There was a familiar and touching moment when one of the priests moved into place to read the Gospel and he was pulled back by another priest to allow a Deacon to proclaim it. At that moment, I wanted to be with them, at the altar. But I let that thought go, too, because it felt like I was where I was supposed to be, receiving.

Then there was a Sermon. A real 20 minute sermon! And I swear I understood most of it. It was about the power of the Camino to transform us into the image of Christ. He is not an idea in our heads we’re supposed to “believe” in, but a person who is there with us. The trials and joys, the friendships of the Camino are a metaphor for life. Through them we can know Christ.

St. James knew Jesus and took the Gospel here to Galicia, and we are called to take the message back into our lives.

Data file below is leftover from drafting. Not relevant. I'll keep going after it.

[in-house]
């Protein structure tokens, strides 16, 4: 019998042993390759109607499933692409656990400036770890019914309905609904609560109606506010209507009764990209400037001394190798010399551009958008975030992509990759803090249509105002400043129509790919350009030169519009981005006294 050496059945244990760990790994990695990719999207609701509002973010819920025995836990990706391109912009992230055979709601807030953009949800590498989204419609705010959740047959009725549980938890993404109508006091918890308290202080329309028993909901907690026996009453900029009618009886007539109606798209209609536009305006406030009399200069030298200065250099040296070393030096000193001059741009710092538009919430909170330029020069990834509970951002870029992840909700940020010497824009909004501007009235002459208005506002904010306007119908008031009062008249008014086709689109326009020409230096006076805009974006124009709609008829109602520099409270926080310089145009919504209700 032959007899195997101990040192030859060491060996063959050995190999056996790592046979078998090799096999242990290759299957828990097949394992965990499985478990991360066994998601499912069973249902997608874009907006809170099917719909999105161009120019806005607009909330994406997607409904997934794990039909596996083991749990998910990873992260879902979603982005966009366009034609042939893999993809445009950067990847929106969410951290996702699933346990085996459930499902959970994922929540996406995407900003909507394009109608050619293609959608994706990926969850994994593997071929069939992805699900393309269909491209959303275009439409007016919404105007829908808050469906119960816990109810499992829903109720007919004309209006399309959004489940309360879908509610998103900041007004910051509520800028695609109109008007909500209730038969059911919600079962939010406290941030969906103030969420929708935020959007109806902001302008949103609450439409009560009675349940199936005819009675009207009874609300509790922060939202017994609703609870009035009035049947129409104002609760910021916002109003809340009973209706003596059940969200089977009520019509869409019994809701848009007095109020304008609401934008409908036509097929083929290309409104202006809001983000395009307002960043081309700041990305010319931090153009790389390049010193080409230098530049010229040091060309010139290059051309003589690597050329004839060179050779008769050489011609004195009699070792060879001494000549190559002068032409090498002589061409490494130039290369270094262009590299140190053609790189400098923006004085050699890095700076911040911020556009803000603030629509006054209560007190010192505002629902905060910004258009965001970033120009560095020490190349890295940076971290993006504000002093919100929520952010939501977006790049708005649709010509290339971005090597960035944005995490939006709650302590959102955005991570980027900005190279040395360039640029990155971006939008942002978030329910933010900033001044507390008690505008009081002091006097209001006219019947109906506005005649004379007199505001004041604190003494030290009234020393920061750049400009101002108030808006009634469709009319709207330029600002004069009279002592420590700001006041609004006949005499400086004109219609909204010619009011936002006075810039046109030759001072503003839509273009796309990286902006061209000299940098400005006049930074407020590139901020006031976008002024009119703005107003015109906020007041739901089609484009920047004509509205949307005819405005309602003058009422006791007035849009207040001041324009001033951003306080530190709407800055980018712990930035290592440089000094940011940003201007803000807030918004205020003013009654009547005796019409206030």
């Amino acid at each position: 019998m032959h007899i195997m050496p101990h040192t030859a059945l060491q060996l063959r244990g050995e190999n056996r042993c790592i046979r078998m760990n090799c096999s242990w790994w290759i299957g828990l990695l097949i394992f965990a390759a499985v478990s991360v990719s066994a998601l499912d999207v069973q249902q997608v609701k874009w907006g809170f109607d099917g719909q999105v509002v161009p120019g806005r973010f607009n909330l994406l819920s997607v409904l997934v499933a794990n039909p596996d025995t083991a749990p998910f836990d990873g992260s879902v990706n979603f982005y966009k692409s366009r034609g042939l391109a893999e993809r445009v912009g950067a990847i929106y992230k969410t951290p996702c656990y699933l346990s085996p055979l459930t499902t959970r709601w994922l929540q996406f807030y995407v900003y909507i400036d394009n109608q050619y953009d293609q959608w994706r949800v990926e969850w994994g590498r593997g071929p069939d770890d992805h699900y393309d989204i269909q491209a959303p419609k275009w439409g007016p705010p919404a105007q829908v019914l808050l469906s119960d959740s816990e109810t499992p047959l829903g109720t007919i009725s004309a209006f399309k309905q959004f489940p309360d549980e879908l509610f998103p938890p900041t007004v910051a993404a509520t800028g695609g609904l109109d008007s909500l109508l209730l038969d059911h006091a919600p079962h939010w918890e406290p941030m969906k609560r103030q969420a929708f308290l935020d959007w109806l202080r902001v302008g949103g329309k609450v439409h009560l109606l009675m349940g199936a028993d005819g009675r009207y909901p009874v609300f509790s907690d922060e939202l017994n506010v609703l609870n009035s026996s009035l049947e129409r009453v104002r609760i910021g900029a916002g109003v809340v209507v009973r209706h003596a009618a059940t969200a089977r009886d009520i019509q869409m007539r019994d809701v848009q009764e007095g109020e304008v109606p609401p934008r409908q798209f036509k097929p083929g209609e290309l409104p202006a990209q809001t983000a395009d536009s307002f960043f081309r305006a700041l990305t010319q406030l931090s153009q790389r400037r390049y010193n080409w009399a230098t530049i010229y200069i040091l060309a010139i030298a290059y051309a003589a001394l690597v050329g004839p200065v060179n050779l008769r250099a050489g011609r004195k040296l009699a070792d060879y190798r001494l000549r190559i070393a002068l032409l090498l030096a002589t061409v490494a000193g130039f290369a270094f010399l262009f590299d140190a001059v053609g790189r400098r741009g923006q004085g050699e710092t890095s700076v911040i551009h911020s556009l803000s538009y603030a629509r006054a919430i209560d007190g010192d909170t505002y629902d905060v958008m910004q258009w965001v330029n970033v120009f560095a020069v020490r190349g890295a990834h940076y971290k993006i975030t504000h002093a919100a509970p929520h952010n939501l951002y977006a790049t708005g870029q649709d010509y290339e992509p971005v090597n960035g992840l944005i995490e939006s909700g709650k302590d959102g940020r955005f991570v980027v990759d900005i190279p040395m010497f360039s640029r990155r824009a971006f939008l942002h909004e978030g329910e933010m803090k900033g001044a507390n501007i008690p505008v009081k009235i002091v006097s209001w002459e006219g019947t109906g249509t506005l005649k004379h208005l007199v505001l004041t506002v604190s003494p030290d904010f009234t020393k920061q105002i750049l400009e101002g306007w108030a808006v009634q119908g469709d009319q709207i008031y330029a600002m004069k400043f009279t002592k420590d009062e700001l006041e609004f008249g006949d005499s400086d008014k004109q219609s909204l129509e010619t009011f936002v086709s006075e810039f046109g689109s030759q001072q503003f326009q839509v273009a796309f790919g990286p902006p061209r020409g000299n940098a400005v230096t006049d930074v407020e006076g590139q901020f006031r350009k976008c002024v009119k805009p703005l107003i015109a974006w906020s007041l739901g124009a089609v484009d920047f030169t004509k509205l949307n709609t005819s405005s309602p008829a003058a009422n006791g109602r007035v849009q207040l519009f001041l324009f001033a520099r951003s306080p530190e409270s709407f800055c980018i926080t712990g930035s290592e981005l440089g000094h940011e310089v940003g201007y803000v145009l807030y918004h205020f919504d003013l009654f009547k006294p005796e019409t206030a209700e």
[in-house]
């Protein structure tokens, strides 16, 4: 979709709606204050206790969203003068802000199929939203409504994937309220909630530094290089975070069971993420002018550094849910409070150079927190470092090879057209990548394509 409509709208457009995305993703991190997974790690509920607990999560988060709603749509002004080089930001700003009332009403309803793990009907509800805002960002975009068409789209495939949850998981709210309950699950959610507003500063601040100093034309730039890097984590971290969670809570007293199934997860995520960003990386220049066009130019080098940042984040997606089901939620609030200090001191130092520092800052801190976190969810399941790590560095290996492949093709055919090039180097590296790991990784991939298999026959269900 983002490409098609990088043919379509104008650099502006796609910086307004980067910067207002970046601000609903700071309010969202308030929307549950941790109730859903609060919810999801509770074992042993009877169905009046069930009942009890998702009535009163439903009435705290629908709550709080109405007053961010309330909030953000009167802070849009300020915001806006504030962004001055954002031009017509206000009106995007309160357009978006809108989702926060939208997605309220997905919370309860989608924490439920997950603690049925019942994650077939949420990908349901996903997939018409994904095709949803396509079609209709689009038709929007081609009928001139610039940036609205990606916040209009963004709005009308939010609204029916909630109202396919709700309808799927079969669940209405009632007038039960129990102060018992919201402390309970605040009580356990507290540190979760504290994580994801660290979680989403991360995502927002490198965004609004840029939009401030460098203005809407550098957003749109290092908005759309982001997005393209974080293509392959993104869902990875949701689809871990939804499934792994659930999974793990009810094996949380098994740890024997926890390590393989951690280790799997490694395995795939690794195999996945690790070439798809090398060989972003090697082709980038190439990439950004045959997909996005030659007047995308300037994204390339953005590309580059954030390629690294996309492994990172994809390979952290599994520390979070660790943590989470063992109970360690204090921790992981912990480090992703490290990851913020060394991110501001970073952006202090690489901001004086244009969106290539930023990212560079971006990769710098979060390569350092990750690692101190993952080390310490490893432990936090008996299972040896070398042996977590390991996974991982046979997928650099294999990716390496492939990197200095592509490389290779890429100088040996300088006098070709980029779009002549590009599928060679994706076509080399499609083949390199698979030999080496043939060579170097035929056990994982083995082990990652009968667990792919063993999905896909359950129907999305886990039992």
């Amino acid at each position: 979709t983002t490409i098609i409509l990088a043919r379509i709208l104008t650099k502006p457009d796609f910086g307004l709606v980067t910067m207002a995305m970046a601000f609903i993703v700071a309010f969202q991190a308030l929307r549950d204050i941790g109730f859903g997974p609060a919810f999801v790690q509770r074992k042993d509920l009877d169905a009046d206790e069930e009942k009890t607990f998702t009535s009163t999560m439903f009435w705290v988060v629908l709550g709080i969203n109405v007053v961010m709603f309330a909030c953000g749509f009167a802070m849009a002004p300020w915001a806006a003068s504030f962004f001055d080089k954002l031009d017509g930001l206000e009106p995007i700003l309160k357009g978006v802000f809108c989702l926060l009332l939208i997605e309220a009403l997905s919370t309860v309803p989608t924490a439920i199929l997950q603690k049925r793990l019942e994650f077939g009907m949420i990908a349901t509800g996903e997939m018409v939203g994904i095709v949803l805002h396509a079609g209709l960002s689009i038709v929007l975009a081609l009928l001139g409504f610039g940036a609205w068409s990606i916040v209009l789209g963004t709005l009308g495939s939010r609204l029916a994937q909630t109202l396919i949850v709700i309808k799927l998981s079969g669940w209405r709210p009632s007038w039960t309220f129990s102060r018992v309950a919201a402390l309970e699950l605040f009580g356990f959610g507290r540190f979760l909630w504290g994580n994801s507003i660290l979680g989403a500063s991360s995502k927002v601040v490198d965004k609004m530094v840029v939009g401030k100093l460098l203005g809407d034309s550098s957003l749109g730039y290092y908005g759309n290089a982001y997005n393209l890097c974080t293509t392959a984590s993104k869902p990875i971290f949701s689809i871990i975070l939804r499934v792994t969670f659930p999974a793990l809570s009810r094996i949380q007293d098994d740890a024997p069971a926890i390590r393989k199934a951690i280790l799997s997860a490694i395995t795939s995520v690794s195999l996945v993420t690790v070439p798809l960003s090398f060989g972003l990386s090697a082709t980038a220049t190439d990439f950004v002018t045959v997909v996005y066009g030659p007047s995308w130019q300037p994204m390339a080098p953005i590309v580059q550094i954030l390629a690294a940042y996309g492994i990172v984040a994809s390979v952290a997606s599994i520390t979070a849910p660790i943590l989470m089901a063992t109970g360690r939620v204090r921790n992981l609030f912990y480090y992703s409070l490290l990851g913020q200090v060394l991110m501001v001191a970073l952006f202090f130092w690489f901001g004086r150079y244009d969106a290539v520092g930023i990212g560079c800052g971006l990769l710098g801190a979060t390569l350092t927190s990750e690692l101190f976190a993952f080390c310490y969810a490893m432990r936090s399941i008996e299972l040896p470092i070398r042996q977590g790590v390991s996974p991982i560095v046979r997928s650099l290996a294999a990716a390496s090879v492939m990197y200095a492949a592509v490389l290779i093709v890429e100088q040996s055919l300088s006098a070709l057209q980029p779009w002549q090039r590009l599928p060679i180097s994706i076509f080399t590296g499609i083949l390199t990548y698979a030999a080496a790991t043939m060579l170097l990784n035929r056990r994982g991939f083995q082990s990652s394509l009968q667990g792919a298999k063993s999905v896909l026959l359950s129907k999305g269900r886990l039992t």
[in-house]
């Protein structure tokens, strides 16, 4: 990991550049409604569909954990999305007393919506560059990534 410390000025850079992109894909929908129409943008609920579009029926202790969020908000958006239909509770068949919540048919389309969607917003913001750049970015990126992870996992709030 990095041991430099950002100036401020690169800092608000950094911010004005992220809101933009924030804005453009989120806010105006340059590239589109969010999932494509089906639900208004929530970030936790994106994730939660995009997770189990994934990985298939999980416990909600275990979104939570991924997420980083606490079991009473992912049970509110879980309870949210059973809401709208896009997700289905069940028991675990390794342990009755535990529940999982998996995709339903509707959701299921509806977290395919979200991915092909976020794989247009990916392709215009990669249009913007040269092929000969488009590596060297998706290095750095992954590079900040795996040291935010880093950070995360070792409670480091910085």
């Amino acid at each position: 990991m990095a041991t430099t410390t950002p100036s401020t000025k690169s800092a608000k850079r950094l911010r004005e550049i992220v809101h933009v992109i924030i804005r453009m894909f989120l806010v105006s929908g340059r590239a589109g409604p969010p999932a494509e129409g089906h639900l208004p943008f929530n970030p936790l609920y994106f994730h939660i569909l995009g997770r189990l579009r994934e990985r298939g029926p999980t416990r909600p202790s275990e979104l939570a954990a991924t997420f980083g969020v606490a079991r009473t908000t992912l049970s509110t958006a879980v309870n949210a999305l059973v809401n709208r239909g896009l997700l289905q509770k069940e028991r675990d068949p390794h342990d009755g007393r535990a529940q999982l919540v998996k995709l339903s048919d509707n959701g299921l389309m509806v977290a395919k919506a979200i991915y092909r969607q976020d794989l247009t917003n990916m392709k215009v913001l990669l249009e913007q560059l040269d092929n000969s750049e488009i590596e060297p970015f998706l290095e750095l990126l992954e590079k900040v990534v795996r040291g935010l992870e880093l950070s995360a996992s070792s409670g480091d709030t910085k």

At the end of your Camino here in Santiago you may take home souvenirs, but the the most important one is being closer to Christ.

I looked around and noticed that I saw at least 6 or 7 people I’d walked with. Tears. People in flip flops and sandals with socks. Pilgrims. Were here together in Santiago. More tears.

At that moment, I arrived.

I felt such weepy joy shuffling shoulder to shoulder with the crowds of pilgrims to receive Communion.

I have never seen a church, let alone a cathedral, so full. It was standing room only. Like an unwashed Easter.

After the Blessing, the Butafumiero crew came out in their maroon cassocks and untied the massive ropes, and it was lowered so the incense and coals could go in. Then the “captain” of the crew signaled for it to go up above his head, he grasped the bottom of it and gave it a mighty swing towards us.